A federal judge on Friday denied former President Donald Trump’s request to toss lawsuits accusing him and others of triggering the Jan. 6 Capitol riot, ruling that he is potentially liable for damages over actions he took as president.
“To deny a president immunity from civil damages is no small step,” U.S. District Judge Amit Mehta wrote in a 112-page ruling. “The court well understands the gravity of its decision. But the alleged facts of this case are without precedent, and the court believes that its decision is consistent with the purposes behind such immunity.”
The lawsuits accuse Trump and others of violating federal civil rights and local incitement laws and were filed by members of Congress and two police officers. Trump had sought to dismiss the lawsuits, with his lawyers arguing he has absolute immunity from civil lawsuits over his official actions while in office and that his advocacy for Congress to stop the formalization of President Joe Biden’s victory was within the bounds of protected political speech.
During the rally ahead of the Electoral College vote count, Trump told supporters “We’re going to have to fight much harder.”
“We are going to walk down to the Capitol, and we’re going to cheer on our brave senators, congressmen and women, and we are probably not going to be cheering so much for some of them. Because you will never take back our country with weakness.”
Mehta wrote the speech was “akin to telling an excited mob that corn-dealers starve the poor in front of the corn-dealer’s home,” and that his later tweet admonishing then-Vice President Mike Pence as the attack on the Capitol was ongoing suggested a “tacit agreement” with the rioters.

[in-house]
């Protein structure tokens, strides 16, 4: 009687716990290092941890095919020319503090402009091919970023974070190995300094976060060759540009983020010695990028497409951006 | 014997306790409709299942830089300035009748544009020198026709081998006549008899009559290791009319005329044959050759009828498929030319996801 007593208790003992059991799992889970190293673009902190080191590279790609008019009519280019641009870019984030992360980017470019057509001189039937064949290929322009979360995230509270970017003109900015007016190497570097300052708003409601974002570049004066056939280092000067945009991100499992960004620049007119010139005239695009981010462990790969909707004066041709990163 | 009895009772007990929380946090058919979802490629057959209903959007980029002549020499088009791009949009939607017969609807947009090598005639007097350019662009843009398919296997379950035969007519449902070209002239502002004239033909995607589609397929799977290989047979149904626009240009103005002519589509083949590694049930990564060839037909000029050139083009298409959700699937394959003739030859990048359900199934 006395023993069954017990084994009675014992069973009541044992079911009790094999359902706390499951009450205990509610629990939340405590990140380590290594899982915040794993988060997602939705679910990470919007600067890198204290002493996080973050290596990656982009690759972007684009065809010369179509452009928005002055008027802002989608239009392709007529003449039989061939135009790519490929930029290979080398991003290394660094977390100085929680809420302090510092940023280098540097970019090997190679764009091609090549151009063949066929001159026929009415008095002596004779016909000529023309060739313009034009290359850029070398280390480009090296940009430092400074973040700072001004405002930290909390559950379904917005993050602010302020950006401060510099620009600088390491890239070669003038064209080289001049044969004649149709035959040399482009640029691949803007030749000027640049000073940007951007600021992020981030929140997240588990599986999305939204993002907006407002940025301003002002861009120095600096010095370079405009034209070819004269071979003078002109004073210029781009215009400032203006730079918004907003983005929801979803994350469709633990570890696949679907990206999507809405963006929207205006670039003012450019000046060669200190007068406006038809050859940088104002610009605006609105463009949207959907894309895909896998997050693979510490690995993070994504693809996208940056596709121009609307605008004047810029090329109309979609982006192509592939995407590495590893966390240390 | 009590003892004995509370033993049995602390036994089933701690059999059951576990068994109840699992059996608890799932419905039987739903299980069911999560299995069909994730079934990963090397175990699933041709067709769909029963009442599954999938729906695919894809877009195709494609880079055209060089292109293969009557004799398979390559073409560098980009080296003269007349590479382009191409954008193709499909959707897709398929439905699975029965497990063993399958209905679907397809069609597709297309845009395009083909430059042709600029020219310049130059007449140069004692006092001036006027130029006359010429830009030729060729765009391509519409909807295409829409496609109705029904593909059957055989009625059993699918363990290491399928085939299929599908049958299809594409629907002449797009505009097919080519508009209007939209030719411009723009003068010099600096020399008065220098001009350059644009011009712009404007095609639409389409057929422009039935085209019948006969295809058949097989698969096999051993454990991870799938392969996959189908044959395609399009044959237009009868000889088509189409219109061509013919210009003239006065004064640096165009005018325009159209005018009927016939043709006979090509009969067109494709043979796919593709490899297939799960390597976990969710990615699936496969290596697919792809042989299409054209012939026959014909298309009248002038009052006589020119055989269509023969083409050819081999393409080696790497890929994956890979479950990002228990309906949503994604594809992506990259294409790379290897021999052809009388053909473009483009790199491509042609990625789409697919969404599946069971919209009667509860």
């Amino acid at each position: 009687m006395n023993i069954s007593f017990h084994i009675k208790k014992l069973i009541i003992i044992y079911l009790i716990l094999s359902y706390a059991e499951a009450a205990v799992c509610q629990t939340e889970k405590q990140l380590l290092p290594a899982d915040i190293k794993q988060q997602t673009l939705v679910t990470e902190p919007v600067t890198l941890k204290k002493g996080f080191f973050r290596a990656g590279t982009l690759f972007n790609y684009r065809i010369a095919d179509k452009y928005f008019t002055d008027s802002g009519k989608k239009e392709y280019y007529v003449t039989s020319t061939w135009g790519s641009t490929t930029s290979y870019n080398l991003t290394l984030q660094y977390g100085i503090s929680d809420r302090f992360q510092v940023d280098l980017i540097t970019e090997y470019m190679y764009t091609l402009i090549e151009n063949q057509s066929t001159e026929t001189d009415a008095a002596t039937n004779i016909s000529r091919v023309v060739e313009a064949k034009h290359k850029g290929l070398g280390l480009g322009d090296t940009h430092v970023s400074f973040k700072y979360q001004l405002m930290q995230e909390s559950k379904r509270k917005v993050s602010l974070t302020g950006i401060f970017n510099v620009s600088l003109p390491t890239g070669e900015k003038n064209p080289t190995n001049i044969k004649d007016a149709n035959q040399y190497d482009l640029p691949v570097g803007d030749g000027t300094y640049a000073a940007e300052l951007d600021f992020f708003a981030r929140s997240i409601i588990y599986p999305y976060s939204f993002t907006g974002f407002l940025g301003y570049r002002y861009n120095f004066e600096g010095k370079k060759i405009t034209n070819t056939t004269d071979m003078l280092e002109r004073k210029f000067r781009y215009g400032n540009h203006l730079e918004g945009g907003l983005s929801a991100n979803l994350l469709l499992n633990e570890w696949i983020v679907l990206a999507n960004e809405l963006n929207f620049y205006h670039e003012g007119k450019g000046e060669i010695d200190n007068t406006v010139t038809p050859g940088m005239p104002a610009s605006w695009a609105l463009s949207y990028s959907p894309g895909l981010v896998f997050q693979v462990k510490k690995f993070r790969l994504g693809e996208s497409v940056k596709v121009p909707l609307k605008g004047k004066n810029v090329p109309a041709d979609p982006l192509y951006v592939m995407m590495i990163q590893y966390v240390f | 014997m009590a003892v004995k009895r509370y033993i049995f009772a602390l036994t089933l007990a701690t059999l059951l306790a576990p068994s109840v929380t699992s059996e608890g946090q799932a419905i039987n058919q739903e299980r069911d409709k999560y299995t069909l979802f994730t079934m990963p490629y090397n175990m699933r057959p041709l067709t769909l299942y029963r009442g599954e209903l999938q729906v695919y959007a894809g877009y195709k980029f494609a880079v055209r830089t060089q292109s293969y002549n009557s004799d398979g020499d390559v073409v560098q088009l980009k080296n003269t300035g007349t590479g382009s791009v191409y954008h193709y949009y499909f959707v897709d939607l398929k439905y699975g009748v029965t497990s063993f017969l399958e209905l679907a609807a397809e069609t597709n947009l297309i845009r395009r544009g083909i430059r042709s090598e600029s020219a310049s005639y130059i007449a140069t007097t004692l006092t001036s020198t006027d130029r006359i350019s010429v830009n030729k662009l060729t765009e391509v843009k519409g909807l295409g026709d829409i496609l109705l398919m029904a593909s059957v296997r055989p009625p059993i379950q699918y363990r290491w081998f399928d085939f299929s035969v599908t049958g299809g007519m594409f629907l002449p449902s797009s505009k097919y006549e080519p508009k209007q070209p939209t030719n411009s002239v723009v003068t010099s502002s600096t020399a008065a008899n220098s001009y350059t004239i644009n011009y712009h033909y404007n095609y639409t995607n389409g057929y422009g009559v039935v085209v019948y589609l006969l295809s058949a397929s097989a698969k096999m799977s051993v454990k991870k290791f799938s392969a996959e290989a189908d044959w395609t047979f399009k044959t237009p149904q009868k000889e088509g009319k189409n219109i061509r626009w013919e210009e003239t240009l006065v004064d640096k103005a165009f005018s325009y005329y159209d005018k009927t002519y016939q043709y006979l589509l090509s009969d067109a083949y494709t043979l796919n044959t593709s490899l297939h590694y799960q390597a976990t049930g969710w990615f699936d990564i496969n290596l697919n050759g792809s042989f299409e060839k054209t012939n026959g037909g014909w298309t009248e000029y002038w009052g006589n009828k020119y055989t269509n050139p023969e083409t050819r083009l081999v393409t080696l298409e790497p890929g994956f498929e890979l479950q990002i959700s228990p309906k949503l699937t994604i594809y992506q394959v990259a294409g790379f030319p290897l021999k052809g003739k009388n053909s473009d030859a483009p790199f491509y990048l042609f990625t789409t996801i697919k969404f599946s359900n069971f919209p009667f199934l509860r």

Also included in the lawsuits were Trump’s eldest son, Donald Trump Jr., former New York City mayor Rudy Giuliani, Rep. Mo Brooks, R-Ala., Proud Boys leader Enrique Tarrio and the Oath Keepers. Mehta, who was appointed by former President Barack Obama, also denied the Oath Keepers and Tarrio’s motions to dismiss but dropped the cases against Trump Jr. and Giuliani. He also said he would drop Brooks from the suits as soon as he requests it.
The suits invoke the Civil Rights Act of 1871, commonly known as the Ku Klux Klan act, which allows lawsuits against government officials for claims that they conspired to violate civil rights.
In his filing, Rep. Eric Swalwell, D-Calif., said the attack was “a direct and foreseeable consequence of the defendants’ false and incendiary allegations of fraud and theft, and in direct response to the defendants’ express calls for violence.”
In arguing against Swalwell’s lawsuit, Trump’s lawyers claimed his impeachment and subsequent acquittal for his actions surrounding the riot meant he could not be sued for the same conduct.
The Constitution provides that an impeached and convicted president can be subject to criminal or civil actions once out of office. But his lawyers argued, without offering any legal support, that the opposite must be true: A president acquitted in the Senate is beyond the reach of the courts over similar claims.